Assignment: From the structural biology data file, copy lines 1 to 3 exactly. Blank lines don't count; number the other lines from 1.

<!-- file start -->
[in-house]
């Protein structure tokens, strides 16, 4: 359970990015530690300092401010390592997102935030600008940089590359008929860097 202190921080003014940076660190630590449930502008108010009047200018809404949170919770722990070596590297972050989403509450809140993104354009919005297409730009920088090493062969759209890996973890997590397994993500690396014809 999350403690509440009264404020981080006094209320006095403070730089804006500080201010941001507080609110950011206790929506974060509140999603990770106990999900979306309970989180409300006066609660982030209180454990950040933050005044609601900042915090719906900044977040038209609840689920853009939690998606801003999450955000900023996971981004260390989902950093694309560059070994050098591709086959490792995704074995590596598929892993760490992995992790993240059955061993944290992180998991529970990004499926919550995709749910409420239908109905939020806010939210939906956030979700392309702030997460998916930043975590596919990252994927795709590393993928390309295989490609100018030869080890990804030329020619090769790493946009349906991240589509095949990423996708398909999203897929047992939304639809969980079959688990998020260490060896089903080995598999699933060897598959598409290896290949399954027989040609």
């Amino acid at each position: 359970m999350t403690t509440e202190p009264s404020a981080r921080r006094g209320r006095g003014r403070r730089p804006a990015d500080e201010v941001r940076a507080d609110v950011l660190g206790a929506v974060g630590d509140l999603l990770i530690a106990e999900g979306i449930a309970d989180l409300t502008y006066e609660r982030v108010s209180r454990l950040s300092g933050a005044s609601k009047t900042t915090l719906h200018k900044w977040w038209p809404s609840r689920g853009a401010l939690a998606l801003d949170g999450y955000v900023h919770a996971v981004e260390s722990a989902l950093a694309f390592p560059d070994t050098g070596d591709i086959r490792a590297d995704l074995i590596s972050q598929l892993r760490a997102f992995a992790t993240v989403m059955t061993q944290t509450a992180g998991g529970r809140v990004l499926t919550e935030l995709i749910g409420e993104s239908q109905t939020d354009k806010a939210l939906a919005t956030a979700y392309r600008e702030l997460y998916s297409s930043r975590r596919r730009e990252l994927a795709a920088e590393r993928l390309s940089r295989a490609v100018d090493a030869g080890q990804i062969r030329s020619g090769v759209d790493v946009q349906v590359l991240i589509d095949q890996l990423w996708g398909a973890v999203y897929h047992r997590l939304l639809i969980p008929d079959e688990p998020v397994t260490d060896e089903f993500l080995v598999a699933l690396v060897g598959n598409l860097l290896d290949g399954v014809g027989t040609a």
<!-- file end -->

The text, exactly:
[in-house]
């Protein structure tokens, strides 16, 4: 359970990015530690300092401010390592997102935030600008940089590359008929860097 202190921080003014940076660190630590449930502008108010009047200018809404949170919770722990070596590297972050989403509450809140993104354009919005297409730009920088090493062969759209890996973890997590397994993500690396014809 999350403690509440009264404020981080006094209320006095403070730089804006500080201010941001507080609110950011206790929506974060509140999603990770106990999900979306309970989180409300006066609660982030209180454990950040933050005044609601900042915090719906900044977040038209609840689920853009939690998606801003999450955000900023996971981004260390989902950093694309560059070994050098591709086959490792995704074995590596598929892993760490992995992790993240059955061993944290992180998991529970990004499926919550995709749910409420239908109905939020806010939210939906956030979700392309702030997460998916930043975590596919990252994927795709590393993928390309295989490609100018030869080890990804030329020619090769790493946009349906991240589509095949990423996708398909999203897929047992939304639809969980079959688990998020260490060896089903080995598999699933060897598959598409290896290949399954027989040609």
């Amino acid at each position: 359970m999350t403690t509440e202190p009264s404020a981080r921080r006094g209320r006095g003014r403070r730089p804006a990015d500080e201010v941001r940076a507080d609110v950011l660190g206790a929506v974060g630590d509140l999603l990770i530690a106990e999900g979306i449930a309970d989180l409300t502008y006066e609660r982030v108010s209180r454990l950040s300092g933050a005044s609601k009047t900042t915090l719906h200018k900044w977040w038209p809404s609840r689920g853009a401010l939690a998606l801003d949170g999450y955000v900023h919770a996971v981004e260390s722990a989902l950093a694309f390592p560059d070994t050098g070596d591709i086959r490792a590297d995704l074995i590596s972050q598929l892993r760490a997102f992995a992790t993240v989403m059955t061993q944290t509450a992180g998991g529970r809140v990004l499926t919550e935030l995709i749910g409420e993104s239908q109905t939020d354009k806010a939210l939906a919005t956030a979700y392309r600008e702030l997460y998916s297409s930043r975590r596919r730009e990252l994927a795709a920088e590393r993928l390309s940089r295989a490609v100018d090493a030869g080890q990804i062969r030329s020619g090769v759209d790493v946009q349906v590359l991240i589509d095949q890996l990423w996708g398909a973890v999203y897929h047992r997590l939304l639809i969980p008929d079959e688990p998020v397994t260490d060896e089903f993500l080995v598999a699933l690396v060897g598959n598409l860097l290896d290949g399954v014809g027989t040609a």